A Tale of a Cat and a Bell

At our house, we consider bird watching from our deck an Olympic sport.    We maximize  the conditions at our bird feeders with sunflower seeds, niger thistle, suet bars and poultry scratch.  When the baby wild turkeys arrive, we flood an area so they will have a place to wade and cool off in the heat.  We host a remarkable variety of avian friends.  Imagine our horror when our cat, Emmie Lou, stunned a slow moving house finch by catching it between her jaws.  Efforts were made to save the unfortunate bird, to no avail.

So we decided that Emmie Lou's instincts must be reined in.  We had watched her for months hide in the weeds nearby waiting for the right opportunity.  A few times she leapt at the wild turkeys, but they merely did a cursory sidestep to avoid her sailing by, paws outstretched.  

I went to the pet store and found a pink collar dotted with tiny turquoise stars with a pink bell attached.  There were many similar collars to choose from, so I figured that lots of people use this strategy with their hunting cats.  Our cat happens to be a bit "sensitive" so we knew it would be tricky attaching the collar around her neck.

Steve donned his protective gloves and waited for just the right moment to snap the collar around the unsuspecting feline's neck (although by nature, cats are never truly unsuspecting).  When she took a step, a strange jingling sound followed very close behind her.  The faster she moved the more boisterously the noise resounded in her ears.  In two bounds she was up a flight of stairs.  She would not come near us or even speak to us for two days.

Immediately we realized the error of our ways.  We were interfering with nature by feeding the birds in the first place, then trying to prevent a cat from doing what comes naturally--stalking innocent creatures. It had taken Emmie Lou four years to learn to sit in someone's lap for more than two minutes.  She would allow petting without strafing us on her terms.  This had always been an edgy cat.

The goal changed.  How were we going to get this collar off  if she never approached us again?  Emmie Lou was convinced that she had a jangling ghost sitting on her shoulder.  She no longer strolled as before, but dashed and leapt as though banshees were on her tail.  Our efforts to summon her with our high pitched cat reassuring voices only drove her further afield.  At one point I was prone in the dirt trying to snag her from under the truck.  It didn't work.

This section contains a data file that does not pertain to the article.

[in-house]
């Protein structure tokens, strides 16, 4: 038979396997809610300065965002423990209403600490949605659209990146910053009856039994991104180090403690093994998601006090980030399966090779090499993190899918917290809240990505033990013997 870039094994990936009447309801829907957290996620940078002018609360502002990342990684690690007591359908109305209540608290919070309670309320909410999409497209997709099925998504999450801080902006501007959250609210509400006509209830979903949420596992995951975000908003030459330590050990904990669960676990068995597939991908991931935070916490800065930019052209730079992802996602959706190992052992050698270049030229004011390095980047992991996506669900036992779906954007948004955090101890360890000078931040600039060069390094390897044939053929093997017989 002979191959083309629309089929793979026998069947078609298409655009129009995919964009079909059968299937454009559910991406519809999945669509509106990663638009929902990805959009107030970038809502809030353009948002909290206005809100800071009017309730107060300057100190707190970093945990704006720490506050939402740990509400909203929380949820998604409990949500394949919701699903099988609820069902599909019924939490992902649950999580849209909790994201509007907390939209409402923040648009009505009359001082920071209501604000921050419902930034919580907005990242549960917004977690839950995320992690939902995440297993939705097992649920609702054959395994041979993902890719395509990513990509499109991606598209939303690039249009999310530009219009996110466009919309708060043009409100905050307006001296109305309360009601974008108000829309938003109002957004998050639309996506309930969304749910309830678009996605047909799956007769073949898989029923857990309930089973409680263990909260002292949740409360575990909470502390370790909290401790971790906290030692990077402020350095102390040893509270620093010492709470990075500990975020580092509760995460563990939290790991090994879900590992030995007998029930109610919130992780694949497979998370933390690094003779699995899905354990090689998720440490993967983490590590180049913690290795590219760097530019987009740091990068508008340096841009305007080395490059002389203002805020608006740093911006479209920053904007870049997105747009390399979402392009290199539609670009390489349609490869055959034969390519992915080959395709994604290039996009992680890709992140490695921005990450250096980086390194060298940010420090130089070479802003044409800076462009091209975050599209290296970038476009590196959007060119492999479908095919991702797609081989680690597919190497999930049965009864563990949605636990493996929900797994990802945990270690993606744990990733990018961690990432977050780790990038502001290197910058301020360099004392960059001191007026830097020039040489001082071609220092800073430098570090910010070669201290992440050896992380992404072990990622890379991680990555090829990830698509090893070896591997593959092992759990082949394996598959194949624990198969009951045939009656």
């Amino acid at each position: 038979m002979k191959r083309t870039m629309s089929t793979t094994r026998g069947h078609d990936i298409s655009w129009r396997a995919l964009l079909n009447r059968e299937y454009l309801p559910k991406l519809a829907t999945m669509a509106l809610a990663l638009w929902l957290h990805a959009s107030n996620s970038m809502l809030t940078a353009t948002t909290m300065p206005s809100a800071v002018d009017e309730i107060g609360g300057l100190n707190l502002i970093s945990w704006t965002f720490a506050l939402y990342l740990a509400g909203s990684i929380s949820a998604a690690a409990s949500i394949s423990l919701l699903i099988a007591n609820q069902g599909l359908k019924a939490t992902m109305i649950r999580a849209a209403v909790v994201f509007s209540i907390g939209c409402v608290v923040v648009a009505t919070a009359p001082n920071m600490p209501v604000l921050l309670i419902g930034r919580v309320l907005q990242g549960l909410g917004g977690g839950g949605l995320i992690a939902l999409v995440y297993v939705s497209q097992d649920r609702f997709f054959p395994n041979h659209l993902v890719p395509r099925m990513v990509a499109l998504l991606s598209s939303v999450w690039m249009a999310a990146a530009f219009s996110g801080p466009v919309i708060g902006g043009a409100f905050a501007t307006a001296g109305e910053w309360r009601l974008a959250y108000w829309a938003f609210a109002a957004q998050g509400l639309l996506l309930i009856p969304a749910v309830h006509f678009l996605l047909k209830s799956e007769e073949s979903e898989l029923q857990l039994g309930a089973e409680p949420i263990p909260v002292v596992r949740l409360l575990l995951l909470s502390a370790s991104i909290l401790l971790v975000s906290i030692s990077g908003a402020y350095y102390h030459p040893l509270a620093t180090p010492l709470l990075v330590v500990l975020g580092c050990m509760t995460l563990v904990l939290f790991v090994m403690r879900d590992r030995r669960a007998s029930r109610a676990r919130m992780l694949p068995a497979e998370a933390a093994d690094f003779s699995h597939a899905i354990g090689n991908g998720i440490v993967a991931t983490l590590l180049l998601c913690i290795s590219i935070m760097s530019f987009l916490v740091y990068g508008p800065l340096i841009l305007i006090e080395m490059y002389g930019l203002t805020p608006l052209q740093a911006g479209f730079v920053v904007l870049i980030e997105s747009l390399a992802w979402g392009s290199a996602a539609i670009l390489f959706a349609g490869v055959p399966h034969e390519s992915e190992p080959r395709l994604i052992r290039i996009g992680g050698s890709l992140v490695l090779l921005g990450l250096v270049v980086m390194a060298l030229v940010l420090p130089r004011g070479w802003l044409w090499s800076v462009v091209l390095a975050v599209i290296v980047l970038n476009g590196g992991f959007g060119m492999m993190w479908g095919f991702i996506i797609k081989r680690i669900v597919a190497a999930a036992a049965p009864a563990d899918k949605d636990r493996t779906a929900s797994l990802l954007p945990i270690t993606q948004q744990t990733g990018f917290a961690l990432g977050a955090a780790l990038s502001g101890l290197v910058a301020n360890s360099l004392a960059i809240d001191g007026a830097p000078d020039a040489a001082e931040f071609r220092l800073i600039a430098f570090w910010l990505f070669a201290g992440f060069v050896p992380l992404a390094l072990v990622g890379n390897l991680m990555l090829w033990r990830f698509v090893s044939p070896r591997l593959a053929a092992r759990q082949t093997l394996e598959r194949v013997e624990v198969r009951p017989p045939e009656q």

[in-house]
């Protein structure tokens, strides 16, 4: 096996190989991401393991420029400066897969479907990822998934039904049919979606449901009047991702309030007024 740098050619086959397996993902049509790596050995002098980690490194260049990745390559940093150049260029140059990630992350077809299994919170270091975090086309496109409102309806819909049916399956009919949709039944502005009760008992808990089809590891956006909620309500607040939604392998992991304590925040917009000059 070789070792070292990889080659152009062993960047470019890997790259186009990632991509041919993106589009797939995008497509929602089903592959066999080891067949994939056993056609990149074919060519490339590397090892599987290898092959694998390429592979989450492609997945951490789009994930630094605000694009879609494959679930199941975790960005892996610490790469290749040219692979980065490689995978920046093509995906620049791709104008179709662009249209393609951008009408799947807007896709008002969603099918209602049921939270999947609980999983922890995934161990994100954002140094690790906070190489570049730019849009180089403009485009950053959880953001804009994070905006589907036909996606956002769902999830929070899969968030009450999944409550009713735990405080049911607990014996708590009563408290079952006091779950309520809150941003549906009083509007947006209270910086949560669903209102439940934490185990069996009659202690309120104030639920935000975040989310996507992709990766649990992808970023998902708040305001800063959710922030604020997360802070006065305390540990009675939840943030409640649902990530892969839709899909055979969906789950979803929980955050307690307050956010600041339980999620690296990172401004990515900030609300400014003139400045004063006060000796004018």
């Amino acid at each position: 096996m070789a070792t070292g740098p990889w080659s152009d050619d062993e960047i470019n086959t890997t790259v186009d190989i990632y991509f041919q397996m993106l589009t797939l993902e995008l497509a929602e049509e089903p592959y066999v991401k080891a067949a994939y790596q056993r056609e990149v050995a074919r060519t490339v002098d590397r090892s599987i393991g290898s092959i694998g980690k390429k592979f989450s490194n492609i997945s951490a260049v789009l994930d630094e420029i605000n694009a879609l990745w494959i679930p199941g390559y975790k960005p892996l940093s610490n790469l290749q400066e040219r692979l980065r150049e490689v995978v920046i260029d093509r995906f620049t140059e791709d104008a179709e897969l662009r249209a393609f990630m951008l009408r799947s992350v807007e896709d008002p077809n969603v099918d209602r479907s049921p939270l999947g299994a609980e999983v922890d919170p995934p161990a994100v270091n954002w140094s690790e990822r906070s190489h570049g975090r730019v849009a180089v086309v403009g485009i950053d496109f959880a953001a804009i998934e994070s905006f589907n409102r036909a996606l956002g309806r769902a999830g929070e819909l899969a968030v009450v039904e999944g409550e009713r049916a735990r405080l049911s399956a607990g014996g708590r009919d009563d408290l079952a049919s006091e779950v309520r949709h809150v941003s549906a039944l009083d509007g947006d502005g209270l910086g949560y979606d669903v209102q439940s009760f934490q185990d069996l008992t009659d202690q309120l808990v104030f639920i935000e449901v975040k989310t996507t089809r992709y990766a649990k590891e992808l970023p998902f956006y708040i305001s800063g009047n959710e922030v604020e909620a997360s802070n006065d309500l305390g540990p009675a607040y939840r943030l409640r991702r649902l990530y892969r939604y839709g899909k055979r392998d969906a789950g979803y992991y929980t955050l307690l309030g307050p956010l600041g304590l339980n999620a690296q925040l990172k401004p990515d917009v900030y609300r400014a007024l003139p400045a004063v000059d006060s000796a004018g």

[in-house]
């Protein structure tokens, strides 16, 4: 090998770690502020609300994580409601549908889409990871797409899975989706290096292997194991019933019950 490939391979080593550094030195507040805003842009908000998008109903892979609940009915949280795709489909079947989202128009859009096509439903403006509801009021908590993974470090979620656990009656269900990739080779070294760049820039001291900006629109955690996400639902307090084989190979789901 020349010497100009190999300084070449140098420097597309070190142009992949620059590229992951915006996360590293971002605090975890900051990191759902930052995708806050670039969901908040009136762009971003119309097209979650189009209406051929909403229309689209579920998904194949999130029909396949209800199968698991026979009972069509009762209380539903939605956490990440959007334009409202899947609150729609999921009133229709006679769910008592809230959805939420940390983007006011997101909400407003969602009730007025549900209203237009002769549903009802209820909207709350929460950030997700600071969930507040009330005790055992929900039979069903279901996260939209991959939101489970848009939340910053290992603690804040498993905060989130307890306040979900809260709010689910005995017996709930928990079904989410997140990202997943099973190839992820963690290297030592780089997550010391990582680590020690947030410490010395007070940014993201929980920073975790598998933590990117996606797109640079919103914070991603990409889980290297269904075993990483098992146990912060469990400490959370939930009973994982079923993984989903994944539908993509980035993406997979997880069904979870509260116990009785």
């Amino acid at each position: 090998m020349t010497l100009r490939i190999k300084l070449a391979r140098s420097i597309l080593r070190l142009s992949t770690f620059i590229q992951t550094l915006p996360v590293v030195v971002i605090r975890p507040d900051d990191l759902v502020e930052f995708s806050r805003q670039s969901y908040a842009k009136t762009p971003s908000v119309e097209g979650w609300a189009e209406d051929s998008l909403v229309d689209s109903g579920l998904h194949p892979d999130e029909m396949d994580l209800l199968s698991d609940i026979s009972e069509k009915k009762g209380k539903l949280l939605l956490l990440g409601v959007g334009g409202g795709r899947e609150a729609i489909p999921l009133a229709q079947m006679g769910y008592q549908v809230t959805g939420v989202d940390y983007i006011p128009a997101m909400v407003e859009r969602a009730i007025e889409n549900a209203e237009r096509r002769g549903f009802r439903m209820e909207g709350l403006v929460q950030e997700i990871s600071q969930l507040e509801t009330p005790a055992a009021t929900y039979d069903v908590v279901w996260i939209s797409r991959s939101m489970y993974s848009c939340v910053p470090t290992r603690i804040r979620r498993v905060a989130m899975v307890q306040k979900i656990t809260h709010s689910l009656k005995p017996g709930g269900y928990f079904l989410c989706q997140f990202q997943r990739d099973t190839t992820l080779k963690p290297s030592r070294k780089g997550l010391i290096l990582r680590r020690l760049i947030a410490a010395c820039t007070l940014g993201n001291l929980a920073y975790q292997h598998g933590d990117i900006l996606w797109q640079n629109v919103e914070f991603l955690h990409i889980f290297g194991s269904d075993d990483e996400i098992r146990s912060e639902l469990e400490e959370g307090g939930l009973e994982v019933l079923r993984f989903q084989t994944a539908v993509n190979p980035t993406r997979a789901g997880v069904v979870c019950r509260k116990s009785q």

The basic tenet of cat psychology is....don't try so hard.  Our well meaning efforts to detach the offending collar had been spurned, so we decided to wait.

Emmie Lou, like all  of us, is a creature of habit.  All things being normal, while Steve and I watch tv in the evening, she visits us insisting that we reach out at arm's length & pet her.  She then allows Steve to scoop her up and will sit in his lap for up to ten minutes until an inner directive causes her to spring down to the floor.  We no longer drink from regular drinking glasses, only bottles, because she is compelled to drink from any open container.  Even placing a book on top is ineffective, as she will push it off and proceed to imbibe.

Forty-eight hours after the crime of putting on the offending bell collar,  Emmie Lou decided she had punished us with her absence long enough.  She couldn't resist my ice water (in a cat enticing open cup), so while she leaned over to drink from it, I quickly unsnapped her collar.  It was so easy, it was anti-climactic.

So that's the lesson of the cat and the bell.  Never again.



Thoughts on Turning 65

Today is my birthday.  Hooray!  I am oddly exuberant about turning 65.  I have the feeling that I am looking down a corridor full of mysterious unlocked doors.

First of all I feel lucky to have survived to 65.  The world is a crapshoot full of potentially dangerous twists and turns.  A quote from Tony Bennett from the documentary "Amy" said it all.  "Life teaches you how to live."  So here I am.

I've pondered many of life's big questions over the decades:  life vs. death, good vs. evil, predestination vs. free will, religion vs. atheism, individualism vs. tribalism, heaven vs. hell, nothingness vs. after life, and republicans vs. democrats (a no brainer),   Human nature has been a source of constant amazement, dismay, and entertainment for me.  I think I am closer to figuring some of it out, but I'm not sure it will do me any good.